Friday, December 19, 2014

The Ongoing Arthurian Revival

Nineteenth-century Romantics are a major source of our current understanding of the Matter of Britain. Their involvement has codified the versions of the stories now most often thought of as "canon" by enthusiasts of the legends, smoothed out the conflicts between different stories, and thus leveled off a lot of the detail of interest to the historical folklorist that's found in the early sources. But their interest is also why the Matter of Britain is well-known at all - today, few people other than enthusiasts of medieval history or French literature can tell the story of the death of Roland, few who haven't studied the classics could give you a summary of the life story of Alexander the Great or any part of the history of pre-Homeric Thebes, westerners know the Romance of the Three Kingdoms and the Journey to the West only if they study East Asian culture in at least a little bit of depth, but King Arthur has been on Broadway twice, riffs on the story can draw big box-office crowds in part by trading on how they differ from the classic story, and as much as it departs from the traditional plot, the BBC's Merlin can still expect the audience to feel like a significant moment just happened when an episode ends by revealing a child character's name to be Mordred.

Arthuriana, in other words, is undergoing a revival. The revival began nearly two hundred years ago, and has not ceased. Its greatest expression is perhaps TH White's The Once and Future King, which manages to play games with the nature of its setting, explore deep themes of war and peace not addressed in the original material on which he draws, and captivate new audiences each generation, all while remaining mostly faithful to his main source, Malory's Le Morte d'Arthur. To others, the best known form is Marion Zimmer Bradley's The Mists of Avalon, while others are most familiar with Monty Python and the Holy Grail.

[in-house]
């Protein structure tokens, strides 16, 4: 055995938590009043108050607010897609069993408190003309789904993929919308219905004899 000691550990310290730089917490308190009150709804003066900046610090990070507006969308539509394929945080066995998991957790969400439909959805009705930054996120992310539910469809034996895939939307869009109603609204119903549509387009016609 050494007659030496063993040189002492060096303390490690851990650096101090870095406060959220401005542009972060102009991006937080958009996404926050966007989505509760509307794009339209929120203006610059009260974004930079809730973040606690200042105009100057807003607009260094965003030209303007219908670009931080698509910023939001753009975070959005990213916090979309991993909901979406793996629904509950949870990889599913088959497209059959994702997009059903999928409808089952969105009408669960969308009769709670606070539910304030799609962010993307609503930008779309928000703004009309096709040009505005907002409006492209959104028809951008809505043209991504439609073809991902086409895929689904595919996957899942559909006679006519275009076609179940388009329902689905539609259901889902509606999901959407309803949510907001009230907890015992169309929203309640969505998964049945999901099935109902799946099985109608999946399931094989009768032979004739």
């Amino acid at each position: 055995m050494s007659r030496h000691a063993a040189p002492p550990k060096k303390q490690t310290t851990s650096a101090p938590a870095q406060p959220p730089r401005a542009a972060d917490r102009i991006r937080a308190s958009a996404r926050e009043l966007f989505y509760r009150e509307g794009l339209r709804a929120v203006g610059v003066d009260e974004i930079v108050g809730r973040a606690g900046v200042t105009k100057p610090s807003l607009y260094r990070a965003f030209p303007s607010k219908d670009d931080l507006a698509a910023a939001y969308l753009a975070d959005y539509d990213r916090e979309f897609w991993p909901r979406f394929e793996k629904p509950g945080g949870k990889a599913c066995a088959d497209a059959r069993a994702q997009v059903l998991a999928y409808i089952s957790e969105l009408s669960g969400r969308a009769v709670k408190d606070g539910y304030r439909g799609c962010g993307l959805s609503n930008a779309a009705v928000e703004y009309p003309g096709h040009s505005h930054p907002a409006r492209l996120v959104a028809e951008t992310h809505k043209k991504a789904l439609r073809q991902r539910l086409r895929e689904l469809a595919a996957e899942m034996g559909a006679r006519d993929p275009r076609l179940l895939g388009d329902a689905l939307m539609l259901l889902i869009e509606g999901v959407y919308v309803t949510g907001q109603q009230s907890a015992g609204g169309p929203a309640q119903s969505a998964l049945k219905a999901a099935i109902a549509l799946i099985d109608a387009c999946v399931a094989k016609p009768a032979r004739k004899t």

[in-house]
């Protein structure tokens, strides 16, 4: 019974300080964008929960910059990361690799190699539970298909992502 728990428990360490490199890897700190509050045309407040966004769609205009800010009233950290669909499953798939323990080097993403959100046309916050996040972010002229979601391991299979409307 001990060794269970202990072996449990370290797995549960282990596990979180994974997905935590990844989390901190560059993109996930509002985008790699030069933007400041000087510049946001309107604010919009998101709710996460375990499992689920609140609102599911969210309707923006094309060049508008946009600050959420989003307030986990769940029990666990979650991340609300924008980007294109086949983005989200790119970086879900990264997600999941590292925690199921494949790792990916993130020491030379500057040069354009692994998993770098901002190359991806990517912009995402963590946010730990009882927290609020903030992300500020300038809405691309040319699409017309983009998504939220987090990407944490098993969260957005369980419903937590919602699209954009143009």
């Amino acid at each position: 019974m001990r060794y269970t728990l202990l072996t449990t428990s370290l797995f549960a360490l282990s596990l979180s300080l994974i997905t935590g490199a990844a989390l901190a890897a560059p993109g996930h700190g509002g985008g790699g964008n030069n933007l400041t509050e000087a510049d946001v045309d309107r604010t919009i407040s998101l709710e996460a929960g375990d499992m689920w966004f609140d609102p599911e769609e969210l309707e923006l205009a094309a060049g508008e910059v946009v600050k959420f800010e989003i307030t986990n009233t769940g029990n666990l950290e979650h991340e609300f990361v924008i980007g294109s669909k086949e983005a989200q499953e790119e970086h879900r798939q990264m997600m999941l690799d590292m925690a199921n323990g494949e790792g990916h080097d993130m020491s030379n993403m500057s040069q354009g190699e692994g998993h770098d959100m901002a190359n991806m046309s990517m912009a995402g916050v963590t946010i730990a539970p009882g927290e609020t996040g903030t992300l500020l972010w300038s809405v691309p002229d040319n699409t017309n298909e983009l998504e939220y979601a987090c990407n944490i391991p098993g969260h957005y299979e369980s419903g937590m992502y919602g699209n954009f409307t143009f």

To many people, the canonical version of the Arthurian stories is the version recounted in Tennyson's Idylls of the King, a series of ten narrative poems. Most of the poems tell stories from Malory, and like White Tennyson chooses to present the tales in a way that is faithful to the source but that explores the tensions of the early Victorian period and the coming of industrialization. His work is peppered with descriptions of nature. While many modern people who haven't delved into Arthurian material are unfamiliar with Tennyson's tellings, most expect the life and death of Arthur to proceed according to his version. It is this version's quest for the Holy Grail and list of canonical knights from which Monty Python seems to playfully deviate, not because they wished to riff off Tennyson but because they wished to start from the story as understood by their audience; while the Pythons made the unexpected choice to leave out Morgan le Fay, Mordred, and Guinevere, even audiences who are most aware of their version recognize these characters and know their stories in a way that conforms with Tennyson. On the other hand, characters that are highly significant in other historical versions, such as Blaise, are less well-known; Blaise's absence from Tennyson and insignificance in Malory probably have a lot to do with why.

Our entire ongoing Arthurian revival, therefore, is still constrained by the mold set for it by the Romantics. Without that mold, the Matter of Britain is a fascinatingly polyphonic set of stories that don't quite fit together but are each well-suited to the needs of their time - but without the same forces that collapsed it into a coherent whole, it would probably be obscure to us today.

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